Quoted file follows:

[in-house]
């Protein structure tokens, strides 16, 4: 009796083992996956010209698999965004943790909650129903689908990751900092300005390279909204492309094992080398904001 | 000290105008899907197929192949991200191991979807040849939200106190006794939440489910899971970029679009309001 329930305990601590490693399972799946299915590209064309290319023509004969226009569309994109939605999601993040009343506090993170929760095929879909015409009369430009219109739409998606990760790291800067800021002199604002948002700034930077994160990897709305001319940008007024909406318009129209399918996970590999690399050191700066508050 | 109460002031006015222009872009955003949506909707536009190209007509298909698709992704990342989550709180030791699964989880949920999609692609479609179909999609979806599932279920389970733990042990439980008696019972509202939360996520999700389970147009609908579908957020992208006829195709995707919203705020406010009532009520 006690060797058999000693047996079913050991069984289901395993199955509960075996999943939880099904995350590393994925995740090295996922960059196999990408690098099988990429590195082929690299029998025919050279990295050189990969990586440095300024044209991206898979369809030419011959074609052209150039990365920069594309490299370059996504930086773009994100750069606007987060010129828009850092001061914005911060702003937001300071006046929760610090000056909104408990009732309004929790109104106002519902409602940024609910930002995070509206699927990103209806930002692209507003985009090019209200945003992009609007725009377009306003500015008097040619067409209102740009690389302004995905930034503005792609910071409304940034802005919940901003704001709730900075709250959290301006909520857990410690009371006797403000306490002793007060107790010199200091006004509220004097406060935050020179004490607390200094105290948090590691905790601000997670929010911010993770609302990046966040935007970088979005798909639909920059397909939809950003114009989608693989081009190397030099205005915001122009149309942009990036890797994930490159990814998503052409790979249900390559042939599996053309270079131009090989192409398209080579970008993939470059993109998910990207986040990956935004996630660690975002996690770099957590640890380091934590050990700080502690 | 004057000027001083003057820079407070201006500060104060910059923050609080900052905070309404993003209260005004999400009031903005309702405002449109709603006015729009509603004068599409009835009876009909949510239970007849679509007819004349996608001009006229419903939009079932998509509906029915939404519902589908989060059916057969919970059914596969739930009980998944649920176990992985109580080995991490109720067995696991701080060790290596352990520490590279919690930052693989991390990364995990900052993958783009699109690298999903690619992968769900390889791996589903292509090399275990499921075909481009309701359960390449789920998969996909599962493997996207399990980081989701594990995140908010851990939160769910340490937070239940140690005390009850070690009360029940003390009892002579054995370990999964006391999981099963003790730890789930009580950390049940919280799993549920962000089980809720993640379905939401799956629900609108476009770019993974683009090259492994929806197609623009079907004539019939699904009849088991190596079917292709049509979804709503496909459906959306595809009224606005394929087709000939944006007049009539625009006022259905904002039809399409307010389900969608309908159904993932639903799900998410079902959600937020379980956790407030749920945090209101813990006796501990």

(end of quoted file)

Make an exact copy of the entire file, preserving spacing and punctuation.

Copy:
[in-house]
């Protein structure tokens, strides 16, 4: 009796083992996956010209698999965004943790909650129903689908990751900092300005390279909204492309094992080398904001 | 000290105008899907197929192949991200191991979807040849939200106190006794939440489910899971970029679009309001 329930305990601590490693399972799946299915590209064309290319023509004969226009569309994109939605999601993040009343506090993170929760095929879909015409009369430009219109739409998606990760790291800067800021002199604002948002700034930077994160990897709305001319940008007024909406318009129209399918996970590999690399050191700066508050 | 109460002031006015222009872009955003949506909707536009190209007509298909698709992704990342989550709180030791699964989880949920999609692609479609179909999609979806599932279920389970733990042990439980008696019972509202939360996520999700389970147009609908579908957020992208006829195709995707919203705020406010009532009520 006690060797058999000693047996079913050991069984289901395993199955509960075996999943939880099904995350590393994925995740090295996922960059196999990408690098099988990429590195082929690299029998025919050279990295050189990969990586440095300024044209991206898979369809030419011959074609052209150039990365920069594309490299370059996504930086773009994100750069606007987060010129828009850092001061914005911060702003937001300071006046929760610090000056909104408990009732309004929790109104106002519902409602940024609910930002995070509206699927990103209806930002692209507003985009090019209200945003992009609007725009377009306003500015008097040619067409209102740009690389302004995905930034503005792609910071409304940034802005919940901003704001709730900075709250959290301006909520857990410690009371006797403000306490002793007060107790010199200091006004509220004097406060935050020179004490607390200094105290948090590691905790601000997670929010911010993770609302990046966040935007970088979005798909639909920059397909939809950003114009989608693989081009190397030099205005915001122009149309942009990036890797994930490159990814998503052409790979249900390559042939599996053309270079131009090989192409398209080579970008993939470059993109998910990207986040990956935004996630660690975002996690770099957590640890380091934590050990700080502690 | 004057000027001083003057820079407070201006500060104060910059923050609080900052905070309404993003209260005004999400009031903005309702405002449109709603006015729009509603004068599409009835009876009909949510239970007849679509007819004349996608001009006229419903939009079932998509509906029915939404519902589908989060059916057969919970059914596969739930009980998944649920176990992985109580080995991490109720067995696991701080060790290596352990520490590279919690930052693989991390990364995990900052993958783009699109690298999903690619992968769900390889791996589903292509090399275990499921075909481009309701359960390449789920998969996909599962493997996207399990980081989701594990995140908010851990939160769910340490937070239940140690005390009850070690009360029940003390009892002579054995370990999964006391999981099963003790730890789930009580950390049940919280799993549920962000089980809720993640379905939401799956629900609108476009770019993974683009090259492994929806197609623009079907004539019939699904009849088991190596079917292709049509979804709503496909459906959306595809009224606005394929087709000939944006007049009539625009006022259905904002039809399409307010389900969608309908159904993932639903799900998410079902959600937020379980956790407030749920945090209101813990006796501990």